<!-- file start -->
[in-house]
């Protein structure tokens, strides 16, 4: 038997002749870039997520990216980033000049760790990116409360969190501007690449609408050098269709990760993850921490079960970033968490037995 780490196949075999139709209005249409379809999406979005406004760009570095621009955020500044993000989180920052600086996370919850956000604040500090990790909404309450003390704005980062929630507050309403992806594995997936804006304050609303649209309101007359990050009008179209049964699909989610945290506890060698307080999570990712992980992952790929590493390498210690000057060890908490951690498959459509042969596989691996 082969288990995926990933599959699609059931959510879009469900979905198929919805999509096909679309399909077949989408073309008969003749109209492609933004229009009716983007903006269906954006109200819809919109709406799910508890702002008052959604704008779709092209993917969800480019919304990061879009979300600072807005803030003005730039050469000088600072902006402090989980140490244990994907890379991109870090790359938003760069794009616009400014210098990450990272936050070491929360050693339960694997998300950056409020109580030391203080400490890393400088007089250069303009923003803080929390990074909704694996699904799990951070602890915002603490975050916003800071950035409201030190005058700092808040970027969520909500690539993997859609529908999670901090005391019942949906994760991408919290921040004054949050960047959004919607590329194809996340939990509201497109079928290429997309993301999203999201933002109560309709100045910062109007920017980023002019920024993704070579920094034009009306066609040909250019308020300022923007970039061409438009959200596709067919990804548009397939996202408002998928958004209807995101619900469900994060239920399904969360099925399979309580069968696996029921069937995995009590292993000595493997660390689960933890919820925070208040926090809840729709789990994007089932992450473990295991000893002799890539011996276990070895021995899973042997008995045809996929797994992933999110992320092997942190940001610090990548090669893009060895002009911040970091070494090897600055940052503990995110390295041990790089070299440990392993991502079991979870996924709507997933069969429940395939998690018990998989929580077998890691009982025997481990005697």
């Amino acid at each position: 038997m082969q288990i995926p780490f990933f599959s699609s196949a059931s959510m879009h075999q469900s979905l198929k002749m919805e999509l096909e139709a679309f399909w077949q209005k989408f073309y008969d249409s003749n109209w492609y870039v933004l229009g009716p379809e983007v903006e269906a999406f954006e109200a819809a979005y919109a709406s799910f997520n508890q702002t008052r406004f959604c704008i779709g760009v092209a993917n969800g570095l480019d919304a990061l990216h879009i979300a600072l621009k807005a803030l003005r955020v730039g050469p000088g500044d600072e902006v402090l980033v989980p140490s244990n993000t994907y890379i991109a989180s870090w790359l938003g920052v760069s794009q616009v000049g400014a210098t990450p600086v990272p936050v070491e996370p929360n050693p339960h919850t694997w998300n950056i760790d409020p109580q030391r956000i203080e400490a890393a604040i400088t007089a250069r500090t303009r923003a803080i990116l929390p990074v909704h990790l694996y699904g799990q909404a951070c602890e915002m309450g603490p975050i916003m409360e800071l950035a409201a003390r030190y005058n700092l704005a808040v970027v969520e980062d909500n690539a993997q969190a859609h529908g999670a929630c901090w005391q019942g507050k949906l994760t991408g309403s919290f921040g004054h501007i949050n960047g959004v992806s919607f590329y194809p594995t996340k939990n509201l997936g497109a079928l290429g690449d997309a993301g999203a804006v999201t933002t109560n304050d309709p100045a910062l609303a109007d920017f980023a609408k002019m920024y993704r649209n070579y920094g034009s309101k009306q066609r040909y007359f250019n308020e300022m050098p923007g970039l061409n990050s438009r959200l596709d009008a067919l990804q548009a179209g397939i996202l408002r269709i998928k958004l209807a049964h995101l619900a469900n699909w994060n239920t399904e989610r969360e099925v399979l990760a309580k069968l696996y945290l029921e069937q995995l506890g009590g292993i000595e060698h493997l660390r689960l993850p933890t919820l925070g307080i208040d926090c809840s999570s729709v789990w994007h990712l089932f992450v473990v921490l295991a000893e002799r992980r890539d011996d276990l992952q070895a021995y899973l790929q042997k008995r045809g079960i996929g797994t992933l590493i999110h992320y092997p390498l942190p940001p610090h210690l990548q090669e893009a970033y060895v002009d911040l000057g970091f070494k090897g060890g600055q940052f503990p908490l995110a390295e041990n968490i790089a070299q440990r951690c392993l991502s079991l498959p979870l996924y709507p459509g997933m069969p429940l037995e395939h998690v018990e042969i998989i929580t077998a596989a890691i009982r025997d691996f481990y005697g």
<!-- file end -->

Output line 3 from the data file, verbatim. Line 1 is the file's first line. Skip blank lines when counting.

């Amino acid at each position: 038997m082969q288990i995926p780490f990933f599959s699609s196949a059931s959510m879009h075999q469900s979905l198929k002749m919805e999509l096909e139709a679309f399909w077949q209005k989408f073309y008969d249409s003749n109209w492609y870039v933004l229009g009716p379809e983007v903006e269906a999406f954006e109200a819809a979005y919109a709406s799910f997520n508890q702002t008052r406004f959604c704008i779709g760009v092209a993917n969800g570095l480019d919304a990061l990216h879009i979300a600072l621009k807005a803030l003005r955020v730039g050469p000088g500044d600072e902006v402090l980033v989980p140490s244990n993000t994907y890379i991109a989180s870090w790359l938003g920052v760069s794009q616009v000049g400014a210098t990450p600086v990272p936050v070491e996370p929360n050693p339960h919850t694997w998300n950056i760790d409020p109580q030391r956000i203080e400490a890393a604040i400088t007089a250069r500090t303009r923003a803080i990116l929390p990074v909704h990790l694996y699904g799990q909404a951070c602890e915002m309450g603490p975050i916003m409360e800071l950035a409201a003390r030190y005058n700092l704005a808040v970027v969520e980062d909500n690539a993997q969190a859609h529908g999670a929630c901090w005391q019942g507050k949906l994760t991408g309403s919290f921040g004054h501007i949050n960047g959004v992806s919607f590329y194809p594995t996340k939990n509201l997936g497109a079928l290429g690449d997309a993301g999203a804006v999201t933002t109560n304050d309709p100045a910062l609303a109007d920017f980023a609408k002019m920024y993704r649209n070579y920094g034009s309101k009306q066609r040909y007359f250019n308020e300022m050098p923007g970039l061409n990050s438009r959200l596709d009008a067919l990804q548009a179209g397939i996202l408002r269709i998928k958004l209807a049964h995101l619900a469900n699909w994060n239920t399904e989610r969360e099925v399979l990760a309580k069968l696996y945290l029921e069937q995995l506890g009590g292993i000595e060698h493997l660390r689960l993850p933890t919820l925070g307080i208040d926090c809840s999570s729709v789990w994007h990712l089932f992450v473990v921490l295991a000893e002799r992980r890539d011996d276990l992952q070895a021995y899973l790929q042997k008995r045809g079960i996929g797994t992933l590493i999110h992320y092997p390498l942190p940001p610090h210690l990548q090669e893009a970033y060895v002009d911040l000057g970091f070494k090897g060890g600055q940052f503990p908490l995110a390295e041990n968490i790089a070299q440990r951690c392993l991502s079991l498959p979870l996924y709507p459509g997933m069969p429940l037995e395939h998690v018990e042969i998989i929580t077998a596989a890691i009982r025997d691996f481990y005697g």